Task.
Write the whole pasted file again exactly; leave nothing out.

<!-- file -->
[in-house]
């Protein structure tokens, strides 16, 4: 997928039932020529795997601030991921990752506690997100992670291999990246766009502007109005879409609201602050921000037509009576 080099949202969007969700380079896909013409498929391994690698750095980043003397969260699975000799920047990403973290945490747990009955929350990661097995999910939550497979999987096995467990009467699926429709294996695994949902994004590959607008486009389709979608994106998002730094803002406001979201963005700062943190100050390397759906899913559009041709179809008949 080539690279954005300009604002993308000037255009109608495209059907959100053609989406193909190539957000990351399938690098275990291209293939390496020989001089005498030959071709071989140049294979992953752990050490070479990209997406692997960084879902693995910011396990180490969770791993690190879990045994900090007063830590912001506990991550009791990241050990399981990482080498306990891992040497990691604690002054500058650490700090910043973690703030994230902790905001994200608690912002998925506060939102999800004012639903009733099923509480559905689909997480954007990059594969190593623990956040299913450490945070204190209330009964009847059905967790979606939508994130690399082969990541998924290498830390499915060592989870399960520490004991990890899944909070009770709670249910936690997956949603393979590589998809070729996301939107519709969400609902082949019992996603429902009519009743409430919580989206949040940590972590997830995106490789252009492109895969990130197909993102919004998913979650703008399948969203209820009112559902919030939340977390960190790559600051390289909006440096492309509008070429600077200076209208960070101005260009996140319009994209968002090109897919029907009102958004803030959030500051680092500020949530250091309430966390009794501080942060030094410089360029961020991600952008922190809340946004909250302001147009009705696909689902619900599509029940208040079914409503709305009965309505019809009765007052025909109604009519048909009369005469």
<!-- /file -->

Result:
[in-house]
């Protein structure tokens, strides 16, 4: 997928039932020529795997601030991921990752506690997100992670291999990246766009502007109005879409609201602050921000037509009576 080099949202969007969700380079896909013409498929391994690698750095980043003397969260699975000799920047990403973290945490747990009955929350990661097995999910939550497979999987096995467990009467699926429709294996695994949902994004590959607008486009389709979608994106998002730094803002406001979201963005700062943190100050390397759906899913559009041709179809008949 080539690279954005300009604002993308000037255009109608495209059907959100053609989406193909190539957000990351399938690098275990291209293939390496020989001089005498030959071709071989140049294979992953752990050490070479990209997406692997960084879902693995910011396990180490969770791993690190879990045994900090007063830590912001506990991550009791990241050990399981990482080498306990891992040497990691604690002054500058650490700090910043973690703030994230902790905001994200608690912002998925506060939102999800004012639903009733099923509480559905689909997480954007990059594969190593623990956040299913450490945070204190209330009964009847059905967790979606939508994130690399082969990541998924290498830390499915060592989870399960520490004991990890899944909070009770709670249910936690997956949603393979590589998809070729996301939107519709969400609902082949019992996603429902009519009743409430919580989206949040940590972590997830995106490789252009492109895969990130197909993102919004998913979650703008399948969203209820009112559902919030939340977390960190790559600051390289909006440096492309509008070429600077200076209208960070101005260009996140319009994209968002090109897919029907009102958004803030959030500051680092500020949530250091309430966390009794501080942060030094410089360029961020991600952008922190809340946004909250302001147009009705696909689902619900599509029940208040079914409503709305009965309505019809009765007052025909109604009519048909009369005469």